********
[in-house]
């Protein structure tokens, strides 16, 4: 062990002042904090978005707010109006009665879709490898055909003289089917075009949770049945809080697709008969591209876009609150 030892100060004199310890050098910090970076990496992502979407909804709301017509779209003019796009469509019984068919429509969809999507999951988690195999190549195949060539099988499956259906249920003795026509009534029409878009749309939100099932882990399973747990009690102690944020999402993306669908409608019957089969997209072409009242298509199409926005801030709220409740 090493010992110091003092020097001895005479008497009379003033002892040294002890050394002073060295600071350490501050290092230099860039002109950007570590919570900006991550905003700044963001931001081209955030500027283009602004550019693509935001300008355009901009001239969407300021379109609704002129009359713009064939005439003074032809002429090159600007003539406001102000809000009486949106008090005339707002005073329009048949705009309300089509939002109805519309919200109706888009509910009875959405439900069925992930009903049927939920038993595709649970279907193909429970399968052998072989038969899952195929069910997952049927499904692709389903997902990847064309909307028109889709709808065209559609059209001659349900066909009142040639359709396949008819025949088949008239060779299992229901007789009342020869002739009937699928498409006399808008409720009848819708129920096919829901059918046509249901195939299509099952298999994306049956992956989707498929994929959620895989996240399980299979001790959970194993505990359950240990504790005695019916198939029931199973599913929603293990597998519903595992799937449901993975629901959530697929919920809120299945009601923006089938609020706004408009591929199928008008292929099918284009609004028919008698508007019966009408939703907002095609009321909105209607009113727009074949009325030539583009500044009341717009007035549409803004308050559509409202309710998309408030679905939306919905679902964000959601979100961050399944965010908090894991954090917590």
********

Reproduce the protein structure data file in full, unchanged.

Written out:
[in-house]
């Protein structure tokens, strides 16, 4: 062990002042904090978005707010109006009665879709490898055909003289089917075009949770049945809080697709008969591209876009609150 030892100060004199310890050098910090970076990496992502979407909804709301017509779209003019796009469509019984068919429509969809999507999951988690195999190549195949060539099988499956259906249920003795026509009534029409878009749309939100099932882990399973747990009690102690944020999402993306669908409608019957089969997209072409009242298509199409926005801030709220409740 090493010992110091003092020097001895005479008497009379003033002892040294002890050394002073060295600071350490501050290092230099860039002109950007570590919570900006991550905003700044963001931001081209955030500027283009602004550019693509935001300008355009901009001239969407300021379109609704002129009359713009064939005439003074032809002429090159600007003539406001102000809000009486949106008090005339707002005073329009048949705009309300089509939002109805519309919200109706888009509910009875959405439900069925992930009903049927939920038993595709649970279907193909429970399968052998072989038969899952195929069910997952049927499904692709389903997902990847064309909307028109889709709808065209559609059209001659349900066909009142040639359709396949008819025949088949008239060779299992229901007789009342020869002739009937699928498409006399808008409720009848819708129920096919829901059918046509249901195939299509099952298999994306049956992956989707498929994929959620895989996240399980299979001790959970194993505990359950240990504790005695019916198939029931199973599913929603293990597998519903595992799937449901993975629901959530697929919920809120299945009601923006089938609020706004408009591929199928008008292929099918284009609004028919008698508007019966009408939703907002095609009321909105209607009113727009074949009325030539583009500044009341717009007035549409803004308050559509409202309710998309408030679905939306919905679902964000959601979100961050399944965010908090894991954090917590």